common names: Hickory Shuckworm, Shuckworm
scientific name: Order Lepidoptera, family Torticidae, Cydia caryana
size: Adult--3/8", wing span 1/2", larva--3/8"
identification: Adults are brown to black moths. Larvae are small white worms with brown heads.
biology and life cycle: Eggs are deposited on leaves and young nuts. Larvae infest the shucks covering the nuts and then overwinter in the fallen debris on the ground. They pupate in late winter to early spring and emerge as adults in the summer. As many as five generations a year. Complete metamorphosis.
feeding habits: Larvae feed in developing young nuts. In the late summer and fall the larvae tunnel into the shucks of hickories and pecans, preventing the kernels from filling out.
economic importance: Can cause severe injury to pecan and hickory crops. Nuts are damaged and shucks fail to open.
natural control: Bats, green lacewings, trichogramma wasps and other wasps.
organic control: Beneficial nematode soil treatment. Throw compost on top of infested shucks. Larvae are unable to mature in decaying shucks and adults cannot emerge from the soil. Successive releases of trichogramma wasps.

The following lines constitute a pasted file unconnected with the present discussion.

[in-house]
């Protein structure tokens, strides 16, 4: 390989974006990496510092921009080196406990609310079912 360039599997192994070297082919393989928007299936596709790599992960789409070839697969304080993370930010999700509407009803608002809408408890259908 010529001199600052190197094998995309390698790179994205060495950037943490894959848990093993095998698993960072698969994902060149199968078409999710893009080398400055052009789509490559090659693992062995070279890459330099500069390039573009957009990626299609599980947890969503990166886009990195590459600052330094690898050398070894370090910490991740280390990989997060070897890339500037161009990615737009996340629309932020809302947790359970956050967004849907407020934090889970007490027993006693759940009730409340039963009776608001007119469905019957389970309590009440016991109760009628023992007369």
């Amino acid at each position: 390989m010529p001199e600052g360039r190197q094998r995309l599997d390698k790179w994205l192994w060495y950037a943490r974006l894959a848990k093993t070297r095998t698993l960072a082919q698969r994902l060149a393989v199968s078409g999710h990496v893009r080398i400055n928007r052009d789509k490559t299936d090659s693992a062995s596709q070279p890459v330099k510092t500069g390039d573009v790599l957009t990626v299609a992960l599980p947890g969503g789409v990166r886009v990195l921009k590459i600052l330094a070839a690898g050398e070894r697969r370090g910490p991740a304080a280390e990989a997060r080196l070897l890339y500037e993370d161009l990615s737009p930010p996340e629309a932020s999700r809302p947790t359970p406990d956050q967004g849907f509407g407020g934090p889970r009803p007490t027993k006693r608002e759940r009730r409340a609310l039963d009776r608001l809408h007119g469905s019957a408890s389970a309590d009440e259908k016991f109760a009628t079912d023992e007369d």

insight: In mid-season it is sometimes hard to tell the difference between the pecan casebearer and the hickory shuckworm. When the nuts get too hard for the casebearer to penetrate, the casebearer will also tunnel in the shuck. The casebearer frass or castings will be pushed to the outside of the shuck. There it tends to build up and stick. When the casebearer is found, there is usually one per nut. The shuckworm keeps the castings in the tunnel because it eats itself a new hole to escape after it pupates into an adult moth. Usually the pupal skin can be seen hanging halfway out of the hole after the moth has flown away. Two or more shuckworms may be found in the shuck of each nut. The shuckworm is creamy white while the casebearer has an olive or gray-green color.